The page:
I was helping a client develop messaging for a workshop last week. We focused on the pain, identifying the problems and solutions that he would address in his daylong event. We had identified our market and collaborated to create a crisp, efficient message. We talked about the workshop title—this was really important because he didn’t want to do just a workshop, but a series of workshops, so it needed to be sustainable. We talked very briefly about subject lines, then moved on.
The next day, I was surprised to see his email blast hit my inbox with a very anemic subject line. He had gotten in three keywords, but had failed to create any buzz or excitement around them. Not surprisingly, the response to his blast was tepid. I once asked a client about the subject line and her answer, “I don’t know, is it important?” My answer: “Are you kidding? It’s everything.” Your subject line is a seduction. It determines whether or not someone’s going to take the time to open your email and see what you have to say.
It’s gotten harder to create compelling subject lines
With the surge of mobile users, we now have just 50 characters to entice our readers to click on our emails. And then there are the spam triggers: words like free, reminder, guarantee and offer. You also need to avoid exclamation points and inner punctuation. This is a useful list that breaks down the trouble words that are likely to route your email blast directly to spam folders.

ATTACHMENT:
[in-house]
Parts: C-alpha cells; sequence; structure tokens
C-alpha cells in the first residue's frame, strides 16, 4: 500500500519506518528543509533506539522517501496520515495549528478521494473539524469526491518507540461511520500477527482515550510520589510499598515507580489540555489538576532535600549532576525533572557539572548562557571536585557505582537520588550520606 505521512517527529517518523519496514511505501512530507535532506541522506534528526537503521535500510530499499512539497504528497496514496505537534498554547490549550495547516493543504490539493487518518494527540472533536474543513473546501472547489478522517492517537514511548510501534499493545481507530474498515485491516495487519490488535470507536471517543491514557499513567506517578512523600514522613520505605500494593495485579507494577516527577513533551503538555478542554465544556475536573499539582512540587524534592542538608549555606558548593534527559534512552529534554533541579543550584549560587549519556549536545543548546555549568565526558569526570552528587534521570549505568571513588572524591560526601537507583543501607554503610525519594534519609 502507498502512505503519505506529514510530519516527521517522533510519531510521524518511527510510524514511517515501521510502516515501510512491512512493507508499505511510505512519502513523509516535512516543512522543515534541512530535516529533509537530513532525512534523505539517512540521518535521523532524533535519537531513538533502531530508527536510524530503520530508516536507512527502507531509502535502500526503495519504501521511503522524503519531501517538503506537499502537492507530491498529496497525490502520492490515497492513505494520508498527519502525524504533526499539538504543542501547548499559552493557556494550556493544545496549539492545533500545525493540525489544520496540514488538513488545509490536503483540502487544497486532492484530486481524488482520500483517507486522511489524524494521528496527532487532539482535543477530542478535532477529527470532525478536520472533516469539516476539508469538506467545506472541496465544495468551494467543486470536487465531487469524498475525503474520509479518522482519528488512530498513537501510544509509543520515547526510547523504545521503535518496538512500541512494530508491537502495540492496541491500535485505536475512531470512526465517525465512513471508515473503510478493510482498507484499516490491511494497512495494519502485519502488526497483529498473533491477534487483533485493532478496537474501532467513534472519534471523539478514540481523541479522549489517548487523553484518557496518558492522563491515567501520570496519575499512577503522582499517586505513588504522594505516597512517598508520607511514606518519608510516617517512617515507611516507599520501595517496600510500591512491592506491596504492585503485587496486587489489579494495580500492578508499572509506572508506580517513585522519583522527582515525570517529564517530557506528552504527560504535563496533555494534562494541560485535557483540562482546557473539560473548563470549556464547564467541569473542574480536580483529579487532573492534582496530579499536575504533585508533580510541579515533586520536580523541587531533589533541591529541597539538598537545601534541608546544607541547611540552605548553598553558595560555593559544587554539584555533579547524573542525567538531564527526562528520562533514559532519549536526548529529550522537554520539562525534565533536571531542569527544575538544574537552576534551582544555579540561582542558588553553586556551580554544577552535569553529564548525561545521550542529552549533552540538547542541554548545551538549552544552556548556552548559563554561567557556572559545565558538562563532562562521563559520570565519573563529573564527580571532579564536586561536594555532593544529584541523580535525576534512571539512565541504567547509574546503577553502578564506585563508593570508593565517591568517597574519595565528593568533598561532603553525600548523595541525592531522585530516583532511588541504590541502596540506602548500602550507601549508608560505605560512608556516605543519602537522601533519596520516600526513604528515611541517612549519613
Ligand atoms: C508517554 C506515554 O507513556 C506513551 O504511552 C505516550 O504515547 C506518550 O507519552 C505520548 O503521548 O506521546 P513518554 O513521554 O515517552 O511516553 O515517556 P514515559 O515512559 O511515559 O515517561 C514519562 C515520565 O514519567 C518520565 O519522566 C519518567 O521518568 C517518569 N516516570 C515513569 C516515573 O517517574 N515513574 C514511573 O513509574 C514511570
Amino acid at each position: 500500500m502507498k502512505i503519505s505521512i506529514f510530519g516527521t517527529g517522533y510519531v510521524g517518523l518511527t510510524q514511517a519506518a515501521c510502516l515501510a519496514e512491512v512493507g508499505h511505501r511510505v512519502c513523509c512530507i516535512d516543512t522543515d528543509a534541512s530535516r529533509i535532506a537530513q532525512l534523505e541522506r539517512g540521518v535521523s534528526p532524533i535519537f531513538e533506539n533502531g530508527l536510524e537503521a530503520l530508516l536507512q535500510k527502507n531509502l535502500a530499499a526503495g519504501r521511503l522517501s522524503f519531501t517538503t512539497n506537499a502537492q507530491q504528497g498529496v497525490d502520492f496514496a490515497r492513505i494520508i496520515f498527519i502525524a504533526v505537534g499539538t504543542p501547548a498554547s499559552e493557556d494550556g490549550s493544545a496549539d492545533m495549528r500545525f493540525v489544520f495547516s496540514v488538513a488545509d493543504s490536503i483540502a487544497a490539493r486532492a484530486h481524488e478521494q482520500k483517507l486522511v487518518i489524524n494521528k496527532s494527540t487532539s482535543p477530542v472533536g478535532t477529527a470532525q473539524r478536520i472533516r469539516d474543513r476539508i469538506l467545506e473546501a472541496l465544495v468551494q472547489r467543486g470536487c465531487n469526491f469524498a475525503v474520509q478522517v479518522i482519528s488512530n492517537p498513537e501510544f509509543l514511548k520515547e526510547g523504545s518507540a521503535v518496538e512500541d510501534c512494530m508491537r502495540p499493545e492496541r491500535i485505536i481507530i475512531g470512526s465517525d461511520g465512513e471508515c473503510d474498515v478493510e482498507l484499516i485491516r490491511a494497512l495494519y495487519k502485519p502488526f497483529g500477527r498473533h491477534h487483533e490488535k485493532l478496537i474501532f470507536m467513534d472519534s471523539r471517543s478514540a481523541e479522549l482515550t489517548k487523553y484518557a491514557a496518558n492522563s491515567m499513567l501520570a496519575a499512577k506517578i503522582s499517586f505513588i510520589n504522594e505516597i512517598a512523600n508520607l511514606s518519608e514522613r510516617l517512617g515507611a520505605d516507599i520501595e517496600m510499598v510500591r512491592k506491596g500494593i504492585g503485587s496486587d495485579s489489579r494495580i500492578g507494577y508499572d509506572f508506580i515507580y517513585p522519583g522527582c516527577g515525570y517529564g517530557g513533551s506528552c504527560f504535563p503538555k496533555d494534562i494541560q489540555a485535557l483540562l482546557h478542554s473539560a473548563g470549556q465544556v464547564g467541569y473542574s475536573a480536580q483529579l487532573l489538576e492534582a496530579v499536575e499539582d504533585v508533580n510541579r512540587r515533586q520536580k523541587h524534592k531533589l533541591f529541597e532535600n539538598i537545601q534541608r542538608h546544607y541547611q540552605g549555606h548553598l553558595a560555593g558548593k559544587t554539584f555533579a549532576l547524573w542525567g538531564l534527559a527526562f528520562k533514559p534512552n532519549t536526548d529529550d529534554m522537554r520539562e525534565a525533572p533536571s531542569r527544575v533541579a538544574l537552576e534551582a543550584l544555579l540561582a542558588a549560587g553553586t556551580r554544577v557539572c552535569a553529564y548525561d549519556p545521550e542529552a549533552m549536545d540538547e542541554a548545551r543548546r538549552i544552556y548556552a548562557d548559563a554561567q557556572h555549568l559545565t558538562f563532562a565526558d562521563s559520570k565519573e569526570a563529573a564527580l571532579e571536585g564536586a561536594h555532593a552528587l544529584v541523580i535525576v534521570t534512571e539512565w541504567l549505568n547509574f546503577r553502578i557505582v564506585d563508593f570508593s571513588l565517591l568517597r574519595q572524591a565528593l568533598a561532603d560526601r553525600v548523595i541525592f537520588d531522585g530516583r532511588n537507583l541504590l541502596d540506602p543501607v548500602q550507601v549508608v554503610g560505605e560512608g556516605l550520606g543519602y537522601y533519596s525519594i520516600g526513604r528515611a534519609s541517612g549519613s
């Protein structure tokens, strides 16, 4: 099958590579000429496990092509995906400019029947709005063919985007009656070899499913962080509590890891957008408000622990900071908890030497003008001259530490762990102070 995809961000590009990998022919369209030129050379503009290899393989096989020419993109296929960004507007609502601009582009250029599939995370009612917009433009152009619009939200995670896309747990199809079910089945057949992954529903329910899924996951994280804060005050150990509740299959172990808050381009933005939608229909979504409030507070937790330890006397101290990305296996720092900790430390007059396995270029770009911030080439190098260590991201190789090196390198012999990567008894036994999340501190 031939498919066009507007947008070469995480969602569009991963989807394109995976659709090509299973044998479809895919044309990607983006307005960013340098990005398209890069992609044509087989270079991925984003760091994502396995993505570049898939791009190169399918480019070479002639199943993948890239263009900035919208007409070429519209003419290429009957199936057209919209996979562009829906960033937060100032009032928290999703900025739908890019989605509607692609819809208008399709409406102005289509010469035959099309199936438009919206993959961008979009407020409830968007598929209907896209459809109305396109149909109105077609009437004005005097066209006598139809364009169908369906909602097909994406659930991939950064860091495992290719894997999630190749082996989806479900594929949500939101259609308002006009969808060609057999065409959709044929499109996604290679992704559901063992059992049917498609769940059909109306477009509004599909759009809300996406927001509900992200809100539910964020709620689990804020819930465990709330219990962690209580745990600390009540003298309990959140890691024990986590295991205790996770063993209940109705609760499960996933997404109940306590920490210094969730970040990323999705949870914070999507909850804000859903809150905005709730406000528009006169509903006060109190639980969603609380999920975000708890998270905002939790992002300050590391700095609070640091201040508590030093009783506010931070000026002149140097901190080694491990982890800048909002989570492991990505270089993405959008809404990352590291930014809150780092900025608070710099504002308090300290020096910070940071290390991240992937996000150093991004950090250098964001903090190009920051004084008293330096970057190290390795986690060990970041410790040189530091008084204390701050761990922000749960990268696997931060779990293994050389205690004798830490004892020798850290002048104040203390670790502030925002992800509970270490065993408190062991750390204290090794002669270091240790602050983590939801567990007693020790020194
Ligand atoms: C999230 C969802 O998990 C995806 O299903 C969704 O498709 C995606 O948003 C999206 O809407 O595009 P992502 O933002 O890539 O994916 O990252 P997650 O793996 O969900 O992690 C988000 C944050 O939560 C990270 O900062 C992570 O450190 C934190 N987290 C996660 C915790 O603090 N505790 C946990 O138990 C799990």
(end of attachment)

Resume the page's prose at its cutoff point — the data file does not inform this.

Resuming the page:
Below are 9 approaches to effective subject lines
Whatever happened to simple and direct?
The direct headline gets right to the point. It works particularly well with strong offers, recognized brand names, and product or service types with which the reader is familiar. No cleverness. No jokes. No wordplay. Sometimes I think this is a lost art.
The big benefit.
Translate your major benefit into a headline. Your number one selling point should always be frontloaded, right? It stands the best chance of selecting the right audience and preparing them to respond. Plus, if they read nothing else, they’ve gotten your message. If you have trouble writing this kind of headline, it’s a sure sign you need to think a bit more about your product or service.
Announce exciting news.
People read newspapers and magazines because they love news—remember that the product or service doesn’t necessarily have to be newly created to qualify as news. It can be new to your reader.
Educate. Appeal to the How-To instinct.
The how-to headline appeals to the need most of us have to improve ourselves or learn something new, a better way of doing something. The how-to must follow through and highlight the benefit or final result–not the process itself. It’s the benefit that will seduce your audience.
Pose a provocative question.
Asking a question is a great way to draw your reader in. The question must relate directly and clearly to the product’s major benefit. This should elicit an answer of “yes” or at least “I’m not sure, but I want to know more.”
Be direct, provide a benefit, and take a commanding posture simultaneously. It’s not conversational, it’s dictatorial — but in an acceptable way that readers have come to expect in clear writing. Be a better writer in 1 month!
Offer useful information.
Secrets, tips, hints, laws, rules and systems that promise to help us gain control, understand or create order. For this one, you’re often promising information that will help people do something or achieve certain results.
A testimonial headline is an endorsement and we all know how powerful these can be. Use a brief, attention-getting testimonial in the subject line, then expand on this and provide the source in the body of your email.